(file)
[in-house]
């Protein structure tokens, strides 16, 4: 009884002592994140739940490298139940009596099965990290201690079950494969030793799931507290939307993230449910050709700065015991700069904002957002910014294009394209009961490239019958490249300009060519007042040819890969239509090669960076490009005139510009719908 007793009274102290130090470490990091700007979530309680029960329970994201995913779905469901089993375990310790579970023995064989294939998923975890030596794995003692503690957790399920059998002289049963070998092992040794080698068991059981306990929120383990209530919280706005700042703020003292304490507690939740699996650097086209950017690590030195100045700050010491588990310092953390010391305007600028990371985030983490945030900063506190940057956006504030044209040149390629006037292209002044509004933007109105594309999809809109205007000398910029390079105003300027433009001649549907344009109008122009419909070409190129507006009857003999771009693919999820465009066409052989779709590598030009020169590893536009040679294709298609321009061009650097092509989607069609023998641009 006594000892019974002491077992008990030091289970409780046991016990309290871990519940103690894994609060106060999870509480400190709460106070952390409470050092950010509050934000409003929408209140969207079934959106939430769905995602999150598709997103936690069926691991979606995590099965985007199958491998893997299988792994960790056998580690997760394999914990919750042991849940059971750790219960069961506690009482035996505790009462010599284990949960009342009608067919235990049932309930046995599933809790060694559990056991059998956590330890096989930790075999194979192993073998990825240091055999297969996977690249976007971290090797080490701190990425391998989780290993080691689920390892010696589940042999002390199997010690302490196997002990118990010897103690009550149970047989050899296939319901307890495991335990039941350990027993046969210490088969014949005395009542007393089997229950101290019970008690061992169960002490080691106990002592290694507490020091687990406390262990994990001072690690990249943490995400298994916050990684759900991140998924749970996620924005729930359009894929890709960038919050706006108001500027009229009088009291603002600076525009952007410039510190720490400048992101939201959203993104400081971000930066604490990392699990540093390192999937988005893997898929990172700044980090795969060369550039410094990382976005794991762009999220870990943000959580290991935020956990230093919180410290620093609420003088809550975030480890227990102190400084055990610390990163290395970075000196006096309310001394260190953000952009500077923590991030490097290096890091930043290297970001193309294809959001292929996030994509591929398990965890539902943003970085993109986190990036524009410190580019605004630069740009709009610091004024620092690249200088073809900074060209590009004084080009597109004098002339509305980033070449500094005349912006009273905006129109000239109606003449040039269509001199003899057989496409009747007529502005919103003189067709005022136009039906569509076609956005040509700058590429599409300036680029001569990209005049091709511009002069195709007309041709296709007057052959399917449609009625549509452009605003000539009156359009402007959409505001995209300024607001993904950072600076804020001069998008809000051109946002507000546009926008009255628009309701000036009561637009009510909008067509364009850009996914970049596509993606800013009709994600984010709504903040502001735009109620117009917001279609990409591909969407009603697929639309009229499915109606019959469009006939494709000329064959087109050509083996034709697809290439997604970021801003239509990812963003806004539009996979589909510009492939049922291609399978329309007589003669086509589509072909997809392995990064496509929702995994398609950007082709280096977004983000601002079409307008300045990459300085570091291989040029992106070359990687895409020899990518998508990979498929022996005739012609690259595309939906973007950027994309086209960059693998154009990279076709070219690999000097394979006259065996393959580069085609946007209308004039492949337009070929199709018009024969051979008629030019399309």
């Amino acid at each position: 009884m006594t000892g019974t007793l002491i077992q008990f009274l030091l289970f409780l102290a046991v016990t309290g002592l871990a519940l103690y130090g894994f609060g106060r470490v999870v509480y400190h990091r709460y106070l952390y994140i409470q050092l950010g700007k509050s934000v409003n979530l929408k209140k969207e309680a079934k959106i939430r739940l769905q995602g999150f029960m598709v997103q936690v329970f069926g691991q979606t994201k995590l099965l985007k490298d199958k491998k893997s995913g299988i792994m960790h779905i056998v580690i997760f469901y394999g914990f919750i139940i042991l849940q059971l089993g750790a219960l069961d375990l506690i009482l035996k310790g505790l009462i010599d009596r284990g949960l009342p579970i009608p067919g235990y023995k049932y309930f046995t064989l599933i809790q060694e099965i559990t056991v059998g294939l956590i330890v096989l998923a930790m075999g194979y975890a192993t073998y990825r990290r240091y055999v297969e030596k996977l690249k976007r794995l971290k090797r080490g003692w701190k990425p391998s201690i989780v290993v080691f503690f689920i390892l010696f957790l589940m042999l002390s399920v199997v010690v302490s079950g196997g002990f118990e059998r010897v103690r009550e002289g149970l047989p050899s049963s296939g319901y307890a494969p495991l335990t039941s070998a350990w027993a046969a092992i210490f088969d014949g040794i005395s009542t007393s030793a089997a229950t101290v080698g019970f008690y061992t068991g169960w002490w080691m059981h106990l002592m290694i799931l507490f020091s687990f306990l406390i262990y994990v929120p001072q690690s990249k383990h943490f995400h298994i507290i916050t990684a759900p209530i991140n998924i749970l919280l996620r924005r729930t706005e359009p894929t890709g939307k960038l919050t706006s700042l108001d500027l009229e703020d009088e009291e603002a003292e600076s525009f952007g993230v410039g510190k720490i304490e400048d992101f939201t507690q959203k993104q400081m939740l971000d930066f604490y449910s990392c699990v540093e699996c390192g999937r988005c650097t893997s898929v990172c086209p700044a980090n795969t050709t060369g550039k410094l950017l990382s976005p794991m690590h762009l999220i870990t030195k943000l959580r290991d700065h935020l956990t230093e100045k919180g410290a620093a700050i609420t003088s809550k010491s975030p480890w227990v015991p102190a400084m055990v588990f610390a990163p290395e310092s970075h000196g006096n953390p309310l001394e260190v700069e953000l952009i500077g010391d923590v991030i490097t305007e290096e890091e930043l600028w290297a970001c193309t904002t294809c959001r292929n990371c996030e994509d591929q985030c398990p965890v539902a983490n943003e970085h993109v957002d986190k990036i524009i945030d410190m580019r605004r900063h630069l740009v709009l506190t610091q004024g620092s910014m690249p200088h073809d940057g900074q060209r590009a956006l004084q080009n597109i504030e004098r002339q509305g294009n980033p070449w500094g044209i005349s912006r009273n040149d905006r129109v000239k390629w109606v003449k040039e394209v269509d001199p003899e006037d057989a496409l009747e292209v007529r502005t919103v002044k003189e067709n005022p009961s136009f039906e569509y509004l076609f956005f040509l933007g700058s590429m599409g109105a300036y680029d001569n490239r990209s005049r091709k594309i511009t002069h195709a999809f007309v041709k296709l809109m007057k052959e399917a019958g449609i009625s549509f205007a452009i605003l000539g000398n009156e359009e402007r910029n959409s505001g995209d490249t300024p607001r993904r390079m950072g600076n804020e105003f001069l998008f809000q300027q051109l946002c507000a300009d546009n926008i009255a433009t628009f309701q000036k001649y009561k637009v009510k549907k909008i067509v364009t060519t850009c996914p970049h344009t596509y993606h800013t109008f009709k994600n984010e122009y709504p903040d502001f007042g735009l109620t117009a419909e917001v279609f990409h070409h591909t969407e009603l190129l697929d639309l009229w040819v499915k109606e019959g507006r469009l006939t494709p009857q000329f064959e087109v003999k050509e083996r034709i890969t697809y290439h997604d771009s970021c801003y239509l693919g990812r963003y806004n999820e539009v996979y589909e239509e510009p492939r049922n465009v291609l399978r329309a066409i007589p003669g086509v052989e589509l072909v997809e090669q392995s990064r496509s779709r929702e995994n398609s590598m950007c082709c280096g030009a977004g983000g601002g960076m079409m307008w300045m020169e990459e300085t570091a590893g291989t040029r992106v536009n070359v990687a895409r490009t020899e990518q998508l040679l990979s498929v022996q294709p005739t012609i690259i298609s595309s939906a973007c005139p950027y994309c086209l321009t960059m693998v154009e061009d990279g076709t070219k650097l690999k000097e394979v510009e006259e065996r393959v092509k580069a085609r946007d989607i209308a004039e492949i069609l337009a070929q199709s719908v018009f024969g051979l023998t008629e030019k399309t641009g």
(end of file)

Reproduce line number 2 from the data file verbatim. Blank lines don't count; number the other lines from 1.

């Protein structure tokens, strides 16, 4: 009884002592994140739940490298139940009596099965990290201690079950494969030793799931507290939307993230449910050709700065015991700069904002957002910014294009394209009961490239019958490249300009060519007042040819890969239509090669960076490009005139510009719908 007793009274102290130090470490990091700007979530309680029960329970994201995913779905469901089993375990310790579970023995064989294939998923975890030596794995003692503690957790399920059998002289049963070998092992040794080698068991059981306990929120383990209530919280706005700042703020003292304490507690939740699996650097086209950017690590030195100045700050010491588990310092953390010391305007600028990371985030983490945030900063506190940057956006504030044209040149390629006037292209002044509004933007109105594309999809809109205007000398910029390079105003300027433009001649549907344009109008122009419909070409190129507006009857003999771009693919999820465009066409052989779709590598030009020169590893536009040679294709298609321009061009650097092509989607069609023998641009 006594000892019974002491077992008990030091289970409780046991016990309290871990519940103690894994609060106060999870509480400190709460106070952390409470050092950010509050934000409003929408209140969207079934959106939430769905995602999150598709997103936690069926691991979606995590099965985007199958491998893997299988792994960790056998580690997760394999914990919750042991849940059971750790219960069961506690009482035996505790009462010599284990949960009342009608067919235990049932309930046995599933809790060694559990056991059998956590330890096989930790075999194979192993073998990825240091055999297969996977690249976007971290090797080490701190990425391998989780290993080691689920390892010696589940042999002390199997010690302490196997002990118990010897103690009550149970047989050899296939319901307890495991335990039941350990027993046969210490088969014949005395009542007393089997229950101290019970008690061992169960002490080691106990002592290694507490020091687990406390262990994990001072690690990249943490995400298994916050990684759900991140998924749970996620924005729930359009894929890709960038919050706006108001500027009229009088009291603002600076525009952007410039510190720490400048992101939201959203993104400081971000930066604490990392699990540093390192999937988005893997898929990172700044980090795969060369550039410094990382976005794991762009999220870990943000959580290991935020956990230093919180410290620093609420003088809550975030480890227990102190400084055990610390990163290395970075000196006096309310001394260190953000952009500077923590991030490097290096890091930043290297970001193309294809959001292929996030994509591929398990965890539902943003970085993109986190990036524009410190580019605004630069740009709009610091004024620092690249200088073809900074060209590009004084080009597109004098002339509305980033070449500094005349912006009273905006129109000239109606003449040039269509001199003899057989496409009747007529502005919103003189067709005022136009039906569509076609956005040509700058590429599409300036680029001569990209005049091709511009002069195709007309041709296709007057052959399917449609009625549509452009605003000539009156359009402007959409505001995209300024607001993904950072600076804020001069998008809000051109946002507000546009926008009255628009309701000036009561637009009510909008067509364009850009996914970049596509993606800013009709994600984010709504903040502001735009109620117009917001279609990409591909969407009603697929639309009229499915109606019959469009006939494709000329064959087109050509083996034709697809290439997604970021801003239509990812963003806004539009996979589909510009492939049922291609399978329309007589003669086509589509072909997809392995990064496509929702995994398609950007082709280096977004983000601002079409307008300045990459300085570091291989040029992106070359990687895409020899990518998508990979498929022996005739012609690259595309939906973007950027994309086209960059693998154009990279076709070219690999000097394979006259065996393959580069085609946007209308004039492949337009070929199709018009024969051979008629030019399309």